"He said he was in a bad situation," Berdyev told PCMag. "He's just trying to figure out what to do now."
Berdyev, based in the USA. UU., He has also been excluded from Steam, although he is no longer a game developer and now works in social media marketing.
The two originally met six years ago online through the first person shooter ARMA 2 and became friends. To demonstrate his role in the development of the game, Makarevskiy offered a copy of the email that Steam sent him regarding his game. The email is addressed to him and to Berdyev, and comes from Liam Lavery, Valve's lawyer.
During the Skype video call, Makarevskiy also showed a tattoo on his arm, which was labeled with the word "acid", the name of the Active Shooter editor that appears on Steam.
So far, Valve has not responded to a request for comment or confirmed the authenticity of the email. The two friends expect Makarevskiy to be reinstated on Steam, even when critics of the game are happy he's gone.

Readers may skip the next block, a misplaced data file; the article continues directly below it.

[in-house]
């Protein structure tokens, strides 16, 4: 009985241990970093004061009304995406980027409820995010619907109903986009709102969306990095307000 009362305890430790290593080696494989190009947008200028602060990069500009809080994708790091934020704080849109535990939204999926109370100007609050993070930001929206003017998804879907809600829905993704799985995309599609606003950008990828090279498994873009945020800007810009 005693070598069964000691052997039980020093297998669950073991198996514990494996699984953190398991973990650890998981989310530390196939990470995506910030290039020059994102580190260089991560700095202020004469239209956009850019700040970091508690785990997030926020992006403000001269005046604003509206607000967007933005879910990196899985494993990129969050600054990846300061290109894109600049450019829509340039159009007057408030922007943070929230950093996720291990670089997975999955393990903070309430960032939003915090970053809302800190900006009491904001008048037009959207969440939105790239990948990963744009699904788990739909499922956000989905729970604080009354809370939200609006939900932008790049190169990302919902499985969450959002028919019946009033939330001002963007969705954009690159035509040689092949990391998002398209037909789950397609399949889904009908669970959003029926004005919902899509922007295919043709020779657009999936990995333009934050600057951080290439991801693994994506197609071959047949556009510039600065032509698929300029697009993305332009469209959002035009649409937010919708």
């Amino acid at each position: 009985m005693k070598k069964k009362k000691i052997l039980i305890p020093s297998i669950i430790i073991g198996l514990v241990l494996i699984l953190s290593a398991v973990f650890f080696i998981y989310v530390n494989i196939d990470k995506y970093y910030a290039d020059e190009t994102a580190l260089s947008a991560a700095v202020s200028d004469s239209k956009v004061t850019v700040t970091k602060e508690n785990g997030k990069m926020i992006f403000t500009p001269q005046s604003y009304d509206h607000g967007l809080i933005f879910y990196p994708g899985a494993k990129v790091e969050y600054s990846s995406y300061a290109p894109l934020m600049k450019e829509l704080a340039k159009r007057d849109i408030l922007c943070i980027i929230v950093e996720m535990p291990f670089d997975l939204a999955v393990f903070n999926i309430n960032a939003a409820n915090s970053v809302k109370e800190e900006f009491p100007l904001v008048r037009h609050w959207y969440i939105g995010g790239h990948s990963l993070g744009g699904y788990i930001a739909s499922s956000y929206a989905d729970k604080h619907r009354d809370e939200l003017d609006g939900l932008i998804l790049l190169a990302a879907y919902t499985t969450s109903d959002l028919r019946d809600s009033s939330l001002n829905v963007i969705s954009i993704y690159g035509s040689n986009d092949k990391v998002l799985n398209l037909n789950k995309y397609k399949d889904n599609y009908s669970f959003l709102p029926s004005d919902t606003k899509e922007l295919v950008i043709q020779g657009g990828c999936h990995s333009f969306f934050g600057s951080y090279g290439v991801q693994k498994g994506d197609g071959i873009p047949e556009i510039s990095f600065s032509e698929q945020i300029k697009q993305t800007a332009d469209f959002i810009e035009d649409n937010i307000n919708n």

Wow, this is incredible news! Https: //t.co/004mjsntsV
– Fred Guttenberg (@fred_guttenberg) May 29, 2018
Meanwhile, Makarevskiy is considering launching Active Shooter as a free download. Initially, he was considering eliminating the "shooter's role" from the game, but Makarevskiy decided to leave him there. Its objective is not to anger the public or glorify violence, but to make people think in what role they would choose. the game (SWAT member or attacker) and why.
"It does not promote violence, definitely not," he said in English.
Concerned parents probably will not buy that argument. Others may be skeptical that Berdyev has had limited involvement with the game, or that his and Makarevskiy's explanation are legitimate. For now, however, those who buy games on Steam will not find the game.
Berdyev says critics focus too much on a computer game when mbad shootings in the US UU They can be attributed to mental health, weapons and bad upbringing. "From my point of view, they should focus on real problems instead of video games," he said.